Findings and Conclusion

A phenomenal work exists relating to stock splits in India and abroad. A few papers have discussed about the opinion of Managers' on stock split decisions. There are no studies which have elicited the investing fraternity's response to stock splits. The current study is an attempt to fill the research gap. The study's analysis has broadly classified all the statements into four broad factors, namely, Liquidity, Signaling, Trading Range and Neglected Firm. It is found from the study of the four broad factors, neglected firm and trading range are the major factors which encourage companies to split stocks in India. The study's findings are not consistent with the findings of the studies on Managers' Opinion on stock splits. Their findings are liquidity and trading range hypotheses. Thus it can be concluded that stock splits are only a cosmetic event and are primarily undertaken to reduce the share price and encourage small investors' to invest in shares. Also, stock splits are undertaken by the companies to improve valuation of shares. The present study also shows that the investors' are aware of the reasons as to why companies split in India. To conclude, the investors' should be cautious when companies announce stock splits. They should go through the fundamentals of the company and the industry before taking any decisions on investing. Since, there are no regulations on stock splits in India, investors' are advised to take rationale decisions.

References

Arbel, Avner., & Swanson, Gene (1993). The role of Information in stock split announcements. Quarterly Journal of Business and Economics, 14-21.

Baker, H. Kent., & Patricia, Gallagher, L. (1980, Summer). Management's view of stock split. Financial Management, 73-77.

Baker, Kent., & Powell, Gary (1993). Further evidence on managerial motives for stock splits. Quarterly Journal of Business and Economics, 32, 20-31.

Banga, Charu., & Gupta, Amitabh (2012). Motives for mergers and takevovers in the Indian mutual fund industry. Vikalpa, 2, 33-41.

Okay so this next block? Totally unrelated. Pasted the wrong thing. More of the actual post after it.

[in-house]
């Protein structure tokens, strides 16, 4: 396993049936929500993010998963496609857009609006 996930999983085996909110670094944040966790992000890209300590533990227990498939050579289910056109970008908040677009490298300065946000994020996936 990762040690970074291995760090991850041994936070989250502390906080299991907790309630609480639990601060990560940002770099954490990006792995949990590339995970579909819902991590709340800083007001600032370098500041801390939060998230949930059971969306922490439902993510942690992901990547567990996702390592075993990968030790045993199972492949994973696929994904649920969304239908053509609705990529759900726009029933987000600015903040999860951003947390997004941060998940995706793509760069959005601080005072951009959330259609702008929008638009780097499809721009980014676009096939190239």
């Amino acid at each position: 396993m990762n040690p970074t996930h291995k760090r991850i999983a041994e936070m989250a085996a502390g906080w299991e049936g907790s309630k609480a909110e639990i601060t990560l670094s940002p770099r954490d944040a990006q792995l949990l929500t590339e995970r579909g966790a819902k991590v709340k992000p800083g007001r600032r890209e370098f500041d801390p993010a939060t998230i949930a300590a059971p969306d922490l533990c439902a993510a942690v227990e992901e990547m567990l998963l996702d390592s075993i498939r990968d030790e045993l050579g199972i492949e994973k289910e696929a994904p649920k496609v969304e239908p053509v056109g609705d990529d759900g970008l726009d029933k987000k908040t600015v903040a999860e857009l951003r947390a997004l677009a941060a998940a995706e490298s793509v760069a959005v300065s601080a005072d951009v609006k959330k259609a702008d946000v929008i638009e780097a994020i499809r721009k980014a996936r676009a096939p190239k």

Budhraja, I., Parekh, P., & Singh, T. (2003). Empirical study on market Reaction around the bonus and the stock split, Mudra SIGFI. IIML Journal of Finance, 2, 21-35.

Dhar, Satyajit., & Chhaochharia, Sweta (2008). Market reaction around the stock splits and bonus Issues: Indian evidence, IIM, Lucknow, Working Paper Series. Pp.1-24.

Dolley, James, C. (1933). Common stock split-Ups--Motives and effects. Harvard Business Review 12(1), 70-81.

Fama, Eugene F., Lawrence, Fisher., Michael C. Jenson., & Richard Roll (1969). The adjustment of stock prices to new information. International Economic Review, 10 (1), 1-21.

Grinblatt, Mark S., Ronald W. Masulis., & Sheridan, Titman (1984). The valuation effects of stock splits and stock dividends. Journal of Financial Economics, 13 (4), 461-490.

Gupta, Amitabh., & Gupta (2007). Market reaction to stock market splits- Evidence from India. ICFAI Journal of Applied Finance, 13, 1-18.

Mehta, Chavi., Surendra, S, Yadav., & Jain, P,K. (2010). Managerial motives of stock splits in India. Journal of Applied Finance, 1, 103-117.

Mcnichols, Maureen., & Dravid, Ajay (1990). Stock dividends, stock splits and signalling, The Journal of Finance, 45 (3), 857-877.

Raja, M., & Sudhakar, Clement (2010). An empirical test of indian stock market efficiency in respect to bonus issue announcement. Asia Pacific Journal of Finance and Banking Research, 4 (4), 1-12.

Rao, S, N., & Lukose, Jijo (2002). Market reactions to stock splits-An empirical study of India. ICFAI Journal of Applied Finance, 8 (2), 26-40.

Ray, Kanti, Koustubh (2011). Market reaction to bonus issues and stock splits in India-An empirical study. The IUP Journal of Applied Finance, 17, (1), 54-67.

Sriram, M., & Senthil, M. (2009). Effect of stock splits on Price, returns and volume of trade-evidence from India. International Journal of Business Management, Economics and Information Technology, 1, 363-37.

Sriram, M., & Senthil, M. (2010). A Study on factors influencing stock split decisions-evidence from India. NSHM Journal of Management Research and Applications, 2, 1-10.

M. Sriram

Associate Professor, D.J. Academy for Managerial Excellence, Coimbatore.

P.T. Saleendran

Associate Professor, D.J. Academy for Managerial Excellence, Coimbatore.

Table--I

Descriptives

Gender                  Total    Percentage

Male                      55        53.9
Female                    47        46.1
Total                    102         100

Educational Qualification

HSC                       11        10.8
Graduate                  59        57.8
Post Graduate             25        24.4
Others                    7           7
Total                    102         100

Years of Experience in Stock Market

< 5 years                 57         56
6-10 years                29         28
11-15 years               9           9
>15 years                 7           7
Total                    102         100

Do You Trade in Stocks on Daily Basis?

Yes                       18         18
No                        84         82
Total                    102         100

Age of the Respondents  Total    Percentage

21-25                     17        16.6
26-30                     32        31.4
31-35                     15        14.7
36-40                     18        19.6
>40 years                 20        17.7
Total                    102         100

Occupation of the Respondents

Business                  22        21.6
Employed                  75        73.5